Chiming in on the recent discourse on how NUS decided to handle the case of a student who was caught filming another student in the shower, a former NUS student who had been part of several Board of Discipline hearings in his time back in 2013-2014 defended the University’s actions.
Sherman Ong said in a long Facebook post that while he acknowledges how horrible and traumatic the incident was for student victim and agrees that such criminal acts have no place in a civilised society, he thinks calls for NUS to hand out heavier punishment to the offender is not justified, nothing that the entire matter is ‘more nuanced’.
The victim, Ms Baey had noted that even after investigations revealed evidence of the perpetrator committing the crime (CCTV footage of him stalking the bathrooms and the video he filmed found on his cellphone), the police only gave him a 12 month conditional warning while the school only suspended him for one semester and made him write an apology letter to the victim. They also sentenced him with mandatory community service, counselling, and rehabilitation sessions. To Ms Baey, and many others who have come out in support of her, the punishment meted out by NUS was too light and disproportionate to the crime.
Mr Ong, however, said that the University does not have the power to hand out criminal punishment on the student offender or bring criminal charges against him. Mr Ong highlighted that the Public Prosecutor’s office, working with the police, are the ones who decide whether to bring charges in a criminal matter such as this.
He said, “In this case, it is apparent that the good folks at the Attorney General’s Chambers (“AGC”) and SPF have decided not to press charges and instead issue a conditional warning period in lieu of prosecution. Legally speaking, that is and should be the end of the course of seeking criminal justice in this matter, simply because the person vested with prosecution powers (i.e. the Public Prosecutor) has made the decision not to press charges.”
The second point Mr Ong made was that the NUS Board of Discipline (BOD) has limited jurisdiction. He said that while criminal proceedings in Court deal with the criminal act itself in ensuring public interest and punishing the crime itself, the BOD is bound to look at the case in terms of the university’s interest.
He said, “NUS’ disciplinary process arises from the university’s interest in ensuring that the rules and spirit of academia are kept in place and that students do not misbehave in the context of the university-student or student-student relationships/context.”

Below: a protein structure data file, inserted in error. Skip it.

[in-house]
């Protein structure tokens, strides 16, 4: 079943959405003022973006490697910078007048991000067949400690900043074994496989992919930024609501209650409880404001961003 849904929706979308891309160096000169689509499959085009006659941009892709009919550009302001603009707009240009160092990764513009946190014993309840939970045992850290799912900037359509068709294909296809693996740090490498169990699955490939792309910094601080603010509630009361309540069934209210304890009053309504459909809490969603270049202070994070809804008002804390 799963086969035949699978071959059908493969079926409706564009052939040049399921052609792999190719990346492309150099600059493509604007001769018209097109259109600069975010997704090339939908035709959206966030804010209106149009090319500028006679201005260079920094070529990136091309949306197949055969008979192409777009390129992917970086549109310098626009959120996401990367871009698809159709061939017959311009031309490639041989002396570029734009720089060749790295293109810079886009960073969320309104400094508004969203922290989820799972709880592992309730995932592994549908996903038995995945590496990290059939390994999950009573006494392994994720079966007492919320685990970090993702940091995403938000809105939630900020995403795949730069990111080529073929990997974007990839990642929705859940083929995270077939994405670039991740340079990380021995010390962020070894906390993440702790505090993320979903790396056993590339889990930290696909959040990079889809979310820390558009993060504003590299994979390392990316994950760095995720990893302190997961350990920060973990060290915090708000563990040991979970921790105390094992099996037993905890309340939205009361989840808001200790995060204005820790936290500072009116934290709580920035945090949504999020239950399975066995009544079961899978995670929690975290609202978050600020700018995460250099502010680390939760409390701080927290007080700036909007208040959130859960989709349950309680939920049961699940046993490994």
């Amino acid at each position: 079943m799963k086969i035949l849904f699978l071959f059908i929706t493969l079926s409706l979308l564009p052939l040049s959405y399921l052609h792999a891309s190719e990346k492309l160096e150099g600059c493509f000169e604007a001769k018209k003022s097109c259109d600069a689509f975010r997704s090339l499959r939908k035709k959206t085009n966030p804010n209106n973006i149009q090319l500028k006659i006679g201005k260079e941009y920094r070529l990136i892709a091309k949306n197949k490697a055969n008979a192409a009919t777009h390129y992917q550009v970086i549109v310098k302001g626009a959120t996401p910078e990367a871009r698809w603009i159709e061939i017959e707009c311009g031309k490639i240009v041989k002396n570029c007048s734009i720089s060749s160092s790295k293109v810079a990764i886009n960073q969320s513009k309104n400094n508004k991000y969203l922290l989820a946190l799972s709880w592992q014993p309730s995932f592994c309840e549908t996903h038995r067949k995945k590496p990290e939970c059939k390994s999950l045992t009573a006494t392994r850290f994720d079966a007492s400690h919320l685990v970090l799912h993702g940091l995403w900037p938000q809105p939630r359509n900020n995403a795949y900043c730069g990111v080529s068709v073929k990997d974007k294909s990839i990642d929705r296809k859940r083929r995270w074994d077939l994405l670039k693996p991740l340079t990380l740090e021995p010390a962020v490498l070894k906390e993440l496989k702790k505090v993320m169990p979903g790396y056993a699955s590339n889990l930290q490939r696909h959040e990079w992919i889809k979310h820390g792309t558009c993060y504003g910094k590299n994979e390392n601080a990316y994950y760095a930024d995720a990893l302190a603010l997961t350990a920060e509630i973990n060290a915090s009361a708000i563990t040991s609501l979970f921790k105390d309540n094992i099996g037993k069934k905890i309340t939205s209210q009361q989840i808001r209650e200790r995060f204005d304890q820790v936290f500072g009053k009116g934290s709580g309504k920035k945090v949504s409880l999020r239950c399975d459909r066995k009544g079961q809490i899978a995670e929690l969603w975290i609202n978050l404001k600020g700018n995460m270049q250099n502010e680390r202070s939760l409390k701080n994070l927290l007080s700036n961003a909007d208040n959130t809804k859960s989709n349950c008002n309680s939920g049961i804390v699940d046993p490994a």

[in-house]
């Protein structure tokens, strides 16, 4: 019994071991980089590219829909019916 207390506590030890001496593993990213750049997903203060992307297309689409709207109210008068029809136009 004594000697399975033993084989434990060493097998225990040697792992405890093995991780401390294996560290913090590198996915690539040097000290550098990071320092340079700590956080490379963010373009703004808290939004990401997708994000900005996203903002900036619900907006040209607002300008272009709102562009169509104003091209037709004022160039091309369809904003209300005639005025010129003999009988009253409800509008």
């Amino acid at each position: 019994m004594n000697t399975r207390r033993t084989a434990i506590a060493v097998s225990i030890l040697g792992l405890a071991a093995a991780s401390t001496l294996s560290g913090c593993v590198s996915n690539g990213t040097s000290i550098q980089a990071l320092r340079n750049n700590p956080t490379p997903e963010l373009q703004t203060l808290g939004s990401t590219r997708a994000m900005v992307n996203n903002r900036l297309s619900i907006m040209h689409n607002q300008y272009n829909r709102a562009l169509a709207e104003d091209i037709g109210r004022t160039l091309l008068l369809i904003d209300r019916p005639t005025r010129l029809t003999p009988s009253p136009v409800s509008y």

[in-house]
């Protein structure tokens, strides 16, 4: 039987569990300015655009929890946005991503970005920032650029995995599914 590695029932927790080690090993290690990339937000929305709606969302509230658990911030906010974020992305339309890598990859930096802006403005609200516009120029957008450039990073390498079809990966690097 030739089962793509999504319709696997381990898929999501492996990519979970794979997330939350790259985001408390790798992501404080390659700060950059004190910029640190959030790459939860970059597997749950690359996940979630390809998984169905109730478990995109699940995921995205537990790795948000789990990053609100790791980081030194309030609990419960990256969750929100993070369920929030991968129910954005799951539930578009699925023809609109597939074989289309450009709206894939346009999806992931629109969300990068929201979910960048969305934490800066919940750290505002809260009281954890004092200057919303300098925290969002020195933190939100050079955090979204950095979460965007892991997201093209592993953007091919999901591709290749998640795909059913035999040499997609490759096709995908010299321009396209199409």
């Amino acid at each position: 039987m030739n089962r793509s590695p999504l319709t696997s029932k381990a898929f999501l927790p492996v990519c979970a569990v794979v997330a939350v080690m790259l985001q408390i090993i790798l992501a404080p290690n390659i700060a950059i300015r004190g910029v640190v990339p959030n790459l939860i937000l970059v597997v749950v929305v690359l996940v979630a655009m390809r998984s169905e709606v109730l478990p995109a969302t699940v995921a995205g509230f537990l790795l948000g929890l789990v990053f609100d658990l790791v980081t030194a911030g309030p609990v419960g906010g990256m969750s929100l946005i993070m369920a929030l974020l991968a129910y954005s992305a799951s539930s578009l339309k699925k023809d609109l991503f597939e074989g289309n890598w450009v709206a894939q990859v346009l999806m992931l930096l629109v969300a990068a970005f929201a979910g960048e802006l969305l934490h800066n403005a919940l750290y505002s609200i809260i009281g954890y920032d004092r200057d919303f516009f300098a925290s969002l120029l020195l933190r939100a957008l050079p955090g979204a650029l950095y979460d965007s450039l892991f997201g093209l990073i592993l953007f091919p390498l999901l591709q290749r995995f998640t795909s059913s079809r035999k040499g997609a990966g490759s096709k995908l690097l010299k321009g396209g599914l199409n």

Essentially, he’s saying that the NUS disciplinary process is not a substitute for the criminal justice system and that the University is focused on protecting the interest of academia.
Next, he talked about how the proportionality of punishment meted out by the BOD was actually. He first says that he “makes no comment on the proportionality of the sanctions to the act” before describing how his own experience from more than 5 years ago showed that explusion was reserved for acts of academic dishonesty such as cheating, fraudulent declarations during admissions and falsification of experiment results.
“It is not difficult to understand why – the university’s main interest is to maintain the integrity of the academia environment. Academic dishonesty strikes at the root of such integrity and therefore deserves the highest sanction – expulsion,” said Mr Ong.
He continued by saying that “peeping and filming in showers/toilets do not fall within that category of acts that attract expulsion…at least not back in 2013-2014”.
However, he admitted that society has become “more sensitised and enlightened over sexual assault, harassment and crime” and he’s certain that the NUS administration will review their current disciplinary framework to be in line with current societal norms and expectations.
Finally, Mr Ong touched on how universities are pressured to keep things under wraps to protect their image. He said, “I think there is a bit of implicit pressure not to let things blow up at different levels of the NUS administration, from the university level (e.g. Registrar’s office) to the faculty or residential college/hall level.”
On this note, he suggested that a better system be put in place for reporting of such acts – making it mandatory and incentivised to mitigate the pressure administrators might feel to keep things under wraps.
Essentially, Mr Ong is saying that the NUS BOD has done all it can within its powers to address the issue and that the victim, Ms Baey, should look to the criminal justice system instead if she wants a stronger punishment to be handed out. Though he also said that he believes the Attorney General’s Chambers have their own reasons to not pursue criminal charges and he’s happy to leave it at that.
“Forcing NUS to serve criminal sanctions is a bad precedent that we should be hesitant to allow,” he concluded.
I think Mr Ong is forgetting one important detail – that no one is asking for NUS to hand out criminal sanctions. Ms Baey and concerned parties are merely asking for NUS to take a stronger stance against sexual harassment and assault and not hide behind the veil of academia while they wash their hands of the responsibility to build a safe community for their students.